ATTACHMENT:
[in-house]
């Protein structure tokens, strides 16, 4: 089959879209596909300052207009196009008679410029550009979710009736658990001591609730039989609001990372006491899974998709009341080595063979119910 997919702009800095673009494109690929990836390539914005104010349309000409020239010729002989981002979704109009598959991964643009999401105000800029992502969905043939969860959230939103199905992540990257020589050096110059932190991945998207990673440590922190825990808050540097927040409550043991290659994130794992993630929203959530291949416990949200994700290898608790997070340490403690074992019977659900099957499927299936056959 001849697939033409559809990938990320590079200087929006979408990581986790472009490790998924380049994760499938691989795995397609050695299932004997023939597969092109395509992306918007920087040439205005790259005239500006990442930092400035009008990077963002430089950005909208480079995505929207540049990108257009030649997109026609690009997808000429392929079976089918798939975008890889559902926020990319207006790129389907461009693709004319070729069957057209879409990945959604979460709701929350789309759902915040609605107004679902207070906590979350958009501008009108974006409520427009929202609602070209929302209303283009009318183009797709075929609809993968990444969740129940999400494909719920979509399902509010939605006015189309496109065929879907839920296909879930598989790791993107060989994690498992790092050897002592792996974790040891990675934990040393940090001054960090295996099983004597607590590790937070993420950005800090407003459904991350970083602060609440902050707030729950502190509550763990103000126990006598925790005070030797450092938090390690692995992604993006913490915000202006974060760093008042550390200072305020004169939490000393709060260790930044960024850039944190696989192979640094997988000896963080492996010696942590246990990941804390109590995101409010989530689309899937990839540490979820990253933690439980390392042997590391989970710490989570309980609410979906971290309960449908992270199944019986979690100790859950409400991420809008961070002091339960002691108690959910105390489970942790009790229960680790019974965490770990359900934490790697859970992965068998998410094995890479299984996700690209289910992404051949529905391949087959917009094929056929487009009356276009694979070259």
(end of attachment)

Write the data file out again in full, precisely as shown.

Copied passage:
[in-house]
């Protein structure tokens, strides 16, 4: 089959879209596909300052207009196009008679410029550009979710009736658990001591609730039989609001990372006491899974998709009341080595063979119910 997919702009800095673009494109690929990836390539914005104010349309000409020239010729002989981002979704109009598959991964643009999401105000800029992502969905043939969860959230939103199905992540990257020589050096110059932190991945998207990673440590922190825990808050540097927040409550043991290659994130794992993630929203959530291949416990949200994700290898608790997070340490403690074992019977659900099957499927299936056959 001849697939033409559809990938990320590079200087929006979408990581986790472009490790998924380049994760499938691989795995397609050695299932004997023939597969092109395509992306918007920087040439205005790259005239500006990442930092400035009008990077963002430089950005909208480079995505929207540049990108257009030649997109026609690009997808000429392929079976089918798939975008890889559902926020990319207006790129389907461009693709004319070729069957057209879409990945959604979460709701929350789309759902915040609605107004679902207070906590979350958009501008009108974006409520427009929202609602070209929302209303283009009318183009797709075929609809993968990444969740129940999400494909719920979509399902509010939605006015189309496109065929879907839920296909879930598989790791993107060989994690498992790092050897002592792996974790040891990675934990040393940090001054960090295996099983004597607590590790937070993420950005800090407003459904991350970083602060609440902050707030729950502190509550763990103000126990006598925790005070030797450092938090390690692995992604993006913490915000202006974060760093008042550390200072305020004169939490000393709060260790930044960024850039944190696989192979640094997988000896963080492996010696942590246990990941804390109590995101409010989530689309899937990839540490979820990253933690439980390392042997590391989970710490989570309980609410979906971290309960449908992270199944019986979690100790859950409400991420809008961070002091339960002691108690959910105390489970942790009790229960680790019974965490770990359900934490790697859970992965068998998410094995890479299984996700690209289910992404051949529905391949087959917009094929056929487009009356276009694979070259």